The demise of 84-year-old arrested human rights activist, Father Stan Swamy, under the custody of National Investigation Agency, has led to wide criticism against the State and judiciary for denying bail to the most senior activist among the 16 Bhima Koregaon arrested persons. Father Stan Swamy, who was suffering with Parkison’s disease, had also contracted the novel coronavirus infection in the Taloja jail in Maharashtra. Amidst a plea for his bail in the Bombay High Court, in view of his deteriorating health, the 84-year-old died on Tuesday, July 6. Father Stan Swamy was arrested under Unlawful Activities (Prevention) Act by the NIA last year, in the Elgar Parishad case, accusing him of having links with Maoists.
In an interview with The News Minute, economist and activist Jean Dreze, who had worked along with Father Stan in Jharkhand, has termed his death as an “act of torture to death.” Excerpts from the interview:
Q. How did you know Father Stan Swamy? How was the association between you two? Ideologically were you two aligned? Could you share some anecdotes?
Stan Swamy is an eminent and valued citizen from Ranchi. He was always present when there were meetings or events related to human rights and social justice. Ever since I moved to Ranchi ten years ago, I have often met him at these events, and we have worked together on some of these issues. Whenever there were street protests against acts of repression and injustice, he was also there. In the chaotic environment of Jharkhand's social movements, he was a pillar of strength and wisdom. Stan had a special commitment to Adivasis and their right to land, natural resources and self-government. During the last few years, he also stood up on many occasions for the rights of undertrial prisoners in Jharkhand. On all these issues, we were on the same wavelength. Stan's high principles, wholehearted dedication and gentle personality were an inspiration.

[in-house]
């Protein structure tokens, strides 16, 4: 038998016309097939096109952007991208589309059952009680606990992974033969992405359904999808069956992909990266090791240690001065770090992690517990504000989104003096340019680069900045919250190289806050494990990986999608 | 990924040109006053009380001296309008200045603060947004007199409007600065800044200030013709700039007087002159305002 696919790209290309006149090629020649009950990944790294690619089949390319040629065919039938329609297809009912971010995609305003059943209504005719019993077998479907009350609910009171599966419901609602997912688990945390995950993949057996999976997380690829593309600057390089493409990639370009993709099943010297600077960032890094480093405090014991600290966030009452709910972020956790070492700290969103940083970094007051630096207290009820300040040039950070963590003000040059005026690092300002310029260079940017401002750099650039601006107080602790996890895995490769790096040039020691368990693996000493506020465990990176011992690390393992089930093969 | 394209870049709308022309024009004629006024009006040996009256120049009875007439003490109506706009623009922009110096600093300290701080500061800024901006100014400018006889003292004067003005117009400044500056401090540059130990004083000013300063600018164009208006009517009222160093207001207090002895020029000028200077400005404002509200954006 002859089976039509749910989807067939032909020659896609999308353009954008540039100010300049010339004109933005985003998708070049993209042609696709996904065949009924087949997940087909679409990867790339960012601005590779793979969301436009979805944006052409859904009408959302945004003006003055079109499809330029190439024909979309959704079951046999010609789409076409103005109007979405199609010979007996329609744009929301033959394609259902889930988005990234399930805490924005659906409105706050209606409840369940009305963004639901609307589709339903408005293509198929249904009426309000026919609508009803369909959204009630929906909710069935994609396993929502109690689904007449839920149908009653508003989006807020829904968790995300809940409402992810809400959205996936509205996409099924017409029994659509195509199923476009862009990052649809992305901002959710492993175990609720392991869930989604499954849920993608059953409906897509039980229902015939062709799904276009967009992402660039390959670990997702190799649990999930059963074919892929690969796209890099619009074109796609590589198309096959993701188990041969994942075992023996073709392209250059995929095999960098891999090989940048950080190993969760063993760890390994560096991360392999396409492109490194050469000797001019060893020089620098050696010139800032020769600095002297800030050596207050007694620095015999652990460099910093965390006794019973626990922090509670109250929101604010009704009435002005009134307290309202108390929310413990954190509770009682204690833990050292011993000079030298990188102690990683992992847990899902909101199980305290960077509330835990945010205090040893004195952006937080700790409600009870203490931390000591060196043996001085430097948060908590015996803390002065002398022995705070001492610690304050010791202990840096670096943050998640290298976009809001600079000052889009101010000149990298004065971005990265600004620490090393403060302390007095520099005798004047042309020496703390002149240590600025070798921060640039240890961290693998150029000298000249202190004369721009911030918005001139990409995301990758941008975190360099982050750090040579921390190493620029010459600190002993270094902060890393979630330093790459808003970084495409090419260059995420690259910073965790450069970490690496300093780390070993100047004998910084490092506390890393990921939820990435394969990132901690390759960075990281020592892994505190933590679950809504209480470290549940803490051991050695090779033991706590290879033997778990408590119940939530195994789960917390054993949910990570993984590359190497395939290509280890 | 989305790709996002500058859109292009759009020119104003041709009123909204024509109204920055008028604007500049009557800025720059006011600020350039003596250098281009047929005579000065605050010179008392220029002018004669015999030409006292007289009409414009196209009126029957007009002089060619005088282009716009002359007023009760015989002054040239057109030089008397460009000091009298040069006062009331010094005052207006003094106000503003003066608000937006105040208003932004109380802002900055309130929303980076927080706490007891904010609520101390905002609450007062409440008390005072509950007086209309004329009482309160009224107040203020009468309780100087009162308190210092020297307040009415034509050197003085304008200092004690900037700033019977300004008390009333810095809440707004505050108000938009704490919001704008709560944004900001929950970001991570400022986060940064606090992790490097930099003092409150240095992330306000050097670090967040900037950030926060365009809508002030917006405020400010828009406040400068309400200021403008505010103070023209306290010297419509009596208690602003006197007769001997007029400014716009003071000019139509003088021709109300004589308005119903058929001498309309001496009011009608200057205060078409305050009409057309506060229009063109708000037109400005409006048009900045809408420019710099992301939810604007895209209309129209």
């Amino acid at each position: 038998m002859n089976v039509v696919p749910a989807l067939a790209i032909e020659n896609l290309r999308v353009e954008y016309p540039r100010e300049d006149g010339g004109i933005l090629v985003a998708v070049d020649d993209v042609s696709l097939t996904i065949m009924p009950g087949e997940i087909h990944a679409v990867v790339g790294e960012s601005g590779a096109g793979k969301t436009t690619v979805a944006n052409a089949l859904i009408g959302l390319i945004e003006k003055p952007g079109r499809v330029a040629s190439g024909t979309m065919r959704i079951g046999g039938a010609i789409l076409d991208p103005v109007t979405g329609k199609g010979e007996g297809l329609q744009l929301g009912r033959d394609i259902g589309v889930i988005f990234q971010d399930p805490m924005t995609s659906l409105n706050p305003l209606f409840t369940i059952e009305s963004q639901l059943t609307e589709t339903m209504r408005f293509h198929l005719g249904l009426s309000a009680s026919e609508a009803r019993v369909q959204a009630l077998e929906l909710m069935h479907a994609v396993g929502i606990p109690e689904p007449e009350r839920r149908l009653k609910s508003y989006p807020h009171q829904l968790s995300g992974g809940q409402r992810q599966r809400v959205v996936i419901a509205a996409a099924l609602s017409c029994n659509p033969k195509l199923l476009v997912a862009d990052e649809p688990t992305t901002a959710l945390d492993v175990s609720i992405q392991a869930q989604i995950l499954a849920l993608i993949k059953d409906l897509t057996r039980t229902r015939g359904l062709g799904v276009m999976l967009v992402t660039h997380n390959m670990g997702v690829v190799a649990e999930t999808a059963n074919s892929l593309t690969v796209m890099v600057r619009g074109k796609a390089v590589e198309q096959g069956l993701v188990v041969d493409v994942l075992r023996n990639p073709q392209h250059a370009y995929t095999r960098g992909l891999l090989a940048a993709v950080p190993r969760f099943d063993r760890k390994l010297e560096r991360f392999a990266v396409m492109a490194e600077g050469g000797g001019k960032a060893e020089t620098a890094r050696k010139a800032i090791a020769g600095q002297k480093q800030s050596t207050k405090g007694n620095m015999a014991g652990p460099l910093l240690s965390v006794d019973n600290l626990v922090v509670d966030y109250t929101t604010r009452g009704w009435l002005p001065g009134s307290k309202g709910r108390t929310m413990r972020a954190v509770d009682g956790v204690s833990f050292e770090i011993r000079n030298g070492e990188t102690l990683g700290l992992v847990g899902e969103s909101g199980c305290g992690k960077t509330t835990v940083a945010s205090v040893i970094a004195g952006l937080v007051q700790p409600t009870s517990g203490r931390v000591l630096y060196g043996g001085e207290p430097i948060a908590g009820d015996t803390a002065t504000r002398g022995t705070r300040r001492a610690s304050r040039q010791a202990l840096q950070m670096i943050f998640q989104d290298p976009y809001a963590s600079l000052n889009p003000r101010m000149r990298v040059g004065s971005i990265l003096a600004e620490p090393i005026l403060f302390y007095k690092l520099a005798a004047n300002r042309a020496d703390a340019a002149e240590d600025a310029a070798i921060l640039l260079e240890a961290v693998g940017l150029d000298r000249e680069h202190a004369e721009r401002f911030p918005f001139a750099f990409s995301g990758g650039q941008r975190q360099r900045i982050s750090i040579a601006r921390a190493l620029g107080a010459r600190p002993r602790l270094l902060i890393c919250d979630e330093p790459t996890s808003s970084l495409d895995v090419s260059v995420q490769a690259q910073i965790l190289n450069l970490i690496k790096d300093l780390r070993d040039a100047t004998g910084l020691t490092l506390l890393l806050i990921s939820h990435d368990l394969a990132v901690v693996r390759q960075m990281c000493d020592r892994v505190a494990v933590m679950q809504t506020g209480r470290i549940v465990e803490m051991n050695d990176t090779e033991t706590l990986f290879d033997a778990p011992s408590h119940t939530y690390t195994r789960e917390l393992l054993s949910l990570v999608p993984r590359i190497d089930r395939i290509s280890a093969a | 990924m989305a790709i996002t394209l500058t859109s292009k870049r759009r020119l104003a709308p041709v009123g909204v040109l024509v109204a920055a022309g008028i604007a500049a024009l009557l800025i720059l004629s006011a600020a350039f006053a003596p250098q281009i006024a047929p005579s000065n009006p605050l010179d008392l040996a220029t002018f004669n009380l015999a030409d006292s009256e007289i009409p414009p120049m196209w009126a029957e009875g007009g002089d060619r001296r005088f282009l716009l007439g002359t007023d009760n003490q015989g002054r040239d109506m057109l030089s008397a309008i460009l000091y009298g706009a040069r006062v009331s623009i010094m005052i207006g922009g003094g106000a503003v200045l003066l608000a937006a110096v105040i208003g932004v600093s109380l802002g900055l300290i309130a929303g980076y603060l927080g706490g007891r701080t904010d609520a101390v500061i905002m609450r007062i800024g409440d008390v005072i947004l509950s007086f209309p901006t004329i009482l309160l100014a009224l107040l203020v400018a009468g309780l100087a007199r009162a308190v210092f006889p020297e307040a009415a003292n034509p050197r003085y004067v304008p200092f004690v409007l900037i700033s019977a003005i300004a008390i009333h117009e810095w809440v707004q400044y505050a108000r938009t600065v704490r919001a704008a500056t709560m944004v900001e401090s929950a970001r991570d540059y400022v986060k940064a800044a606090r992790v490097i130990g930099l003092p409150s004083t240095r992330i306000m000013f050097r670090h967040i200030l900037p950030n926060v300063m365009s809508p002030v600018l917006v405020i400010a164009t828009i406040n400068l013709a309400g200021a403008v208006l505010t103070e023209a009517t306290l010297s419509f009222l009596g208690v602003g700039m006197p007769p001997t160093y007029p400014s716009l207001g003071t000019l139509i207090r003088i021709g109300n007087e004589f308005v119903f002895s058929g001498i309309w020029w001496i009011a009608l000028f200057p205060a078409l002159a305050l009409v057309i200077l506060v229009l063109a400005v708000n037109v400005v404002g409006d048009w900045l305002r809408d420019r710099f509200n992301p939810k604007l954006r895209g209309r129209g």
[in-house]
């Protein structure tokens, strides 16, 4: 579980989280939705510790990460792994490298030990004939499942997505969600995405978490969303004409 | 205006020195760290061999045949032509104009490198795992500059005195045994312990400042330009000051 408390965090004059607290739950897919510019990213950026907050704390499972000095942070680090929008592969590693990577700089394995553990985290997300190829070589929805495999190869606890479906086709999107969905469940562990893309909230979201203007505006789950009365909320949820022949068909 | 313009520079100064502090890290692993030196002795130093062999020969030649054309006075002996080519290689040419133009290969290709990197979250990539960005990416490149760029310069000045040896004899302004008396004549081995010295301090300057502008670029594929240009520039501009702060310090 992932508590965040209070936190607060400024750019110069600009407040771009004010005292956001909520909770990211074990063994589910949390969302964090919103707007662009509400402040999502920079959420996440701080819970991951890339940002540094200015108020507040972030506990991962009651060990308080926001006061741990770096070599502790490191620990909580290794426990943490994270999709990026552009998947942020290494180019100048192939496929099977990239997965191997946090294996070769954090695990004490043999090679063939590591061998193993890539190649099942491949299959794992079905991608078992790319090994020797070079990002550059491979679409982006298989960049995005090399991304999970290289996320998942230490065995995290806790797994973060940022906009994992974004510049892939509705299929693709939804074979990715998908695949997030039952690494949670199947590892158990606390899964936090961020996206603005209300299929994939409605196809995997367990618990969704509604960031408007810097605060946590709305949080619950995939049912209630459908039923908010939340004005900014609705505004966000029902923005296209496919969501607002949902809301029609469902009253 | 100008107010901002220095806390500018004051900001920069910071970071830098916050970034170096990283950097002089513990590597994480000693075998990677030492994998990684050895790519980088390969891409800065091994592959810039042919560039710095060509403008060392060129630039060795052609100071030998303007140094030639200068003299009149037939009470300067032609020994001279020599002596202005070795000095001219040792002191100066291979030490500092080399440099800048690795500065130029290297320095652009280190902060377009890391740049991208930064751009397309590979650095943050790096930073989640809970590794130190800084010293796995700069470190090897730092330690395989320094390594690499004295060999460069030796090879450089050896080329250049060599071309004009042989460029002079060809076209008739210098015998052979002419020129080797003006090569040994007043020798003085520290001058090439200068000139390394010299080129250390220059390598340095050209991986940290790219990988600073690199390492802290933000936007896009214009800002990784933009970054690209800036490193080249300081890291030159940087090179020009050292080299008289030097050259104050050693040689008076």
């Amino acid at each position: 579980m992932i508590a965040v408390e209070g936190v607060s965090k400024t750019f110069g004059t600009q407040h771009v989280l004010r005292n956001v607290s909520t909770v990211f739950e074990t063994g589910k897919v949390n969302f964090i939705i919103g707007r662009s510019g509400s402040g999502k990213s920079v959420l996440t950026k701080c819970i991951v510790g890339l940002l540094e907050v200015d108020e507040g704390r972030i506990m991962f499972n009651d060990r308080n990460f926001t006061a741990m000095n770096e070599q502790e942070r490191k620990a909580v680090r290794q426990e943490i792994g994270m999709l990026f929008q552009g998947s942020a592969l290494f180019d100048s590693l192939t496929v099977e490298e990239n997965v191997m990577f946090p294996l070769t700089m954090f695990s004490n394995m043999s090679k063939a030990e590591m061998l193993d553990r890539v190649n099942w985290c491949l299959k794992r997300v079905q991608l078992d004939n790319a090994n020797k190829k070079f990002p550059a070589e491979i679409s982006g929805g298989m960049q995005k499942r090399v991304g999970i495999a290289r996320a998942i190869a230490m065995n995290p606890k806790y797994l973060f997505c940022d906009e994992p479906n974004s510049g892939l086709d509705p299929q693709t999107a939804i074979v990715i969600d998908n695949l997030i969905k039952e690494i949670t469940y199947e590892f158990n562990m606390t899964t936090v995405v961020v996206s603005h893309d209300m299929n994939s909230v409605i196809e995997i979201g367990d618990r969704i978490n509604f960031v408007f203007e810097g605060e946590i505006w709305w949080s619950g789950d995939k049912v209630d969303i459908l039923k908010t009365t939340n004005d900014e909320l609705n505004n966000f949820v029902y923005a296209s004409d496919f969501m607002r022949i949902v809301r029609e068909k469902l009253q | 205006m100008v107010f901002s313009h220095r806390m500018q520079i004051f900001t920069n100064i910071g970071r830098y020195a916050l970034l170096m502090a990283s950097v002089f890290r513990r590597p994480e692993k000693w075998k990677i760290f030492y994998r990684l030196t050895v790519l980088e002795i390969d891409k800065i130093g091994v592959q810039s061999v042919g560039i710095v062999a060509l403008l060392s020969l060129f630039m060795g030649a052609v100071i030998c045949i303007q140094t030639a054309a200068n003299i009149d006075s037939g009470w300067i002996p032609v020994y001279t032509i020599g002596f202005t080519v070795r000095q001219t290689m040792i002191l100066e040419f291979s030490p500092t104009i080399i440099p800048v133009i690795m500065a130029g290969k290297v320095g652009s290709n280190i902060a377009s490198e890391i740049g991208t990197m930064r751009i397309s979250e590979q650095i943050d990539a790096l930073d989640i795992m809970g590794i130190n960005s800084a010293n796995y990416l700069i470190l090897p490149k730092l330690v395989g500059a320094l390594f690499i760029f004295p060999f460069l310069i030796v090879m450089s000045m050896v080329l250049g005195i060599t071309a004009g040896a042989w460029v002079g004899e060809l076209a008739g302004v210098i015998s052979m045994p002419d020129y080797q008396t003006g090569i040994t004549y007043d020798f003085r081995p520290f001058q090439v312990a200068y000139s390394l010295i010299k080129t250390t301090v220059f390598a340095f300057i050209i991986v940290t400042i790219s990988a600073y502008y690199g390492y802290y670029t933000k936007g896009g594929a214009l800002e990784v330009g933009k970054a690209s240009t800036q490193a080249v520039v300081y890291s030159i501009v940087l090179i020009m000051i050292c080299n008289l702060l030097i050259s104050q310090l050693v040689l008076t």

Q. Human rights activists are pointing out that Father Stan’s death was custodial murder, executed by the judiciary. What are your views on this?
I would say that it was not just a murder but an act of torture to death. Stan was 84 years old and in poor health. He has advanced Parkinson's disease, debilitating arthritis and other ailments. In prison, he also suffered from other ailments including severe headaches, diarrhea and COVID-19. Taloja prison, where he was incarcerated, is a grossly overcrowded prison with thousands of inmates and no allopathic doctor. Sending him there was like a death sentence. There was no logical reason for it. Stan never tried to run away and always cooperated with the investigation agencies. There was no question of him tampering with evidence or indulging in unlawful activities. Denying him bail was an act of abominable cruelty, almost inexplicable except that this is the way most UAPA undertrials are treated. Bail is almost always denied.
Q, Many, including the opposition parties are terming Unlawful Activities (Prevention) Act as a “draconian” act. Does UAPA have a place in an actual democracy?
Some provisions of the UAPA at least have no place in a democracy; for instance, section 43D(5) which makes it virtually impossible for an undertrial to get bail. That is like holding someone guilty until proven innocent, when the opposite is supposed to be a fundamental principle of the justice system. Having said this, I think that the problem is not just UAPA but the entire bail system in India. Bail should be the rule, not the exception. Instead, undertrials are routinely kept in jail for years on end for no good reason. About 70% of the prison population in India consists of undertrials, this is a gross injustice as well as an awful waste of public resources.
Q. Is dissent being violently curtailed in the present BJP-led government? And was Father Stan's incarceration without a trial an example of it?
This sort of repression did not begin with the BJP government. It has been a regular aspect of law and order in India ever since independence. However, the BJP government has taken repression to new heights, for instance by routinizing draconian measures such as the use of UAPA and sedition charges against dissenters of all hues.